I love the details included, the way that everyday, mundane life is used as a touchstone and counterpoint to the magical world and I love the reality of the language. It is an interesting, detailed, well imagined world with great plotting and lots of hints that don’t give the game away until the end. I can say that it is a good book to settle down with.

I have two issues. The first is that it ends on a cliffhanger, but not an irrational cliffhanger, so that is down to personal preference. It isn’t my preference, but it isn’t a bad end to the book. It is a logical, sensible, rational and consistent end to the book that leads well into the next of the series. If you don’t mind this sort of cliffhanger, then you will be fine.

The second issue is my completely irrational prejudice against first person present tense. It has it’s value as a method of story telling as it makes all the action very immediate and, if well written (and this is), it can make it very relatable. I think it is utterly awesome for short stories. My completely irrational dislike is that I feel that it can affect the flow of information so that you get more ‘tell’ than ‘show’ and that it can affect pacing. JS Malcom has done a wonderful job conveying the information necessary for the plot and the pacing works great. In fact, the way that the background is gently introduced during the story is wonderfully handled. I still have this completely ridiculous aversion to first person present tense.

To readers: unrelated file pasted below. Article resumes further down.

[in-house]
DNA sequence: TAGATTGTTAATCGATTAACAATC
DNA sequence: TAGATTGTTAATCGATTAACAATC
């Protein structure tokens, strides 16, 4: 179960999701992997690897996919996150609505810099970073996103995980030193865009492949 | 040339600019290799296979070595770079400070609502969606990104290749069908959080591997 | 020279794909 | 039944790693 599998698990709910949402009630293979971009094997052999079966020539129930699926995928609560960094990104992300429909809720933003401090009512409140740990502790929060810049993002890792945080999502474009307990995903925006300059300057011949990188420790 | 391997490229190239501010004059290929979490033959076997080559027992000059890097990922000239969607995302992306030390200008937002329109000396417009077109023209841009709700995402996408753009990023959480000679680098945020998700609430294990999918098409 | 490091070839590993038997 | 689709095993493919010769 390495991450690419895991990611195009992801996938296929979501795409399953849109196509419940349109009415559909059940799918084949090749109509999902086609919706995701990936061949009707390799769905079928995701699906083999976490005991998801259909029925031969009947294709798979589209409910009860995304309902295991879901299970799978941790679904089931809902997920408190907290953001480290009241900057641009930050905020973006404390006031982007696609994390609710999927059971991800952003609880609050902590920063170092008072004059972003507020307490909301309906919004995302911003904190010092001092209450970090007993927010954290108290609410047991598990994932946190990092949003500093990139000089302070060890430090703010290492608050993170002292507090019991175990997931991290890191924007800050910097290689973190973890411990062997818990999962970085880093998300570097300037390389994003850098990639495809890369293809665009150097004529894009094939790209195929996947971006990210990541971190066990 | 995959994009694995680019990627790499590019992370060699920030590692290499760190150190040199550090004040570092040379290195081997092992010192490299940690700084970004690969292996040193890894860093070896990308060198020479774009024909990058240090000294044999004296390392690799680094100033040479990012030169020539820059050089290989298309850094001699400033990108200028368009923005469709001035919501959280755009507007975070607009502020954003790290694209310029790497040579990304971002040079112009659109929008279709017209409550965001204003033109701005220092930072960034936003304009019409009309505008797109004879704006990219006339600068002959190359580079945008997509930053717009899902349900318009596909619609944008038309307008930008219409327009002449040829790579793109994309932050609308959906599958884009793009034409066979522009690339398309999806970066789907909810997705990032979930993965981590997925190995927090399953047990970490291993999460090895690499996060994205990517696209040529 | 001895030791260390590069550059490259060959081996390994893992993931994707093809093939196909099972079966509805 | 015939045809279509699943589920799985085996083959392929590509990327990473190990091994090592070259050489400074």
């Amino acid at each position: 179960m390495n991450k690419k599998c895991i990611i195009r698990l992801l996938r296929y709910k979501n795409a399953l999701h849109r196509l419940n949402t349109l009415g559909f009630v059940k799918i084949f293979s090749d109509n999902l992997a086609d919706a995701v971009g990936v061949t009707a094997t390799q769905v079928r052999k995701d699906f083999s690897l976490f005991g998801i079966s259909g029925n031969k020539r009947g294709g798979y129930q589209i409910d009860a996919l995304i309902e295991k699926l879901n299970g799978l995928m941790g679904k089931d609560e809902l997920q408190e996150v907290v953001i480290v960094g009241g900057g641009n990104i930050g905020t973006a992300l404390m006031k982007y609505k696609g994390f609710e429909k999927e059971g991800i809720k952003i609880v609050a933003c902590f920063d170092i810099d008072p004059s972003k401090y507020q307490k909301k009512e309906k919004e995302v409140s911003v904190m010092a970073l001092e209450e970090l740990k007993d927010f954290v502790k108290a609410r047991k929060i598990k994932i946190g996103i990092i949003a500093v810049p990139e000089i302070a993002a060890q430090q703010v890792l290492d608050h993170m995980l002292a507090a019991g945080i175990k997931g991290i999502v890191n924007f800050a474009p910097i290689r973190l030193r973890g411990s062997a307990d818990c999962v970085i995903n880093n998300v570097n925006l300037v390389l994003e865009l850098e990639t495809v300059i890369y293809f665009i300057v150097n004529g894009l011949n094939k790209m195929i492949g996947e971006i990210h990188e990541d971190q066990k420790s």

If you are okay with a cliffhanger ending and a story in the first person present tense then I would be happy to recommend this book and to perhaps check out the sequel.

A Brief Snippet: The Forgotten Village

Photo by Gábor Veres on Unsplash

It was a sad place, and a sadness that Karen had come to know very well in the last few
days. This garden had once been loved, as Miriam had once loved her garden. A small
cottage seemed to be fading away behind the weeds, with broken windows and the front door missing. Bindweed and nightshade were writhing over the doorway and into the house. Karen didn’t recognise all the plants, but she could see the remains of raspberries, the dregs of some strawberries, an apple tree that was full of ripe apples, plum trees surrounded by rotten fruit and mint running wild up to the ivy filled, bushy hedge.
“It seems such a sad place.” Karen said.
“I try not to think of it.” Carl shook some carrier bags from his pocket. “Right, let’s do my Mum proud.”
“How about things like the apples?” Karen asked as she shook out a well re-used carrier.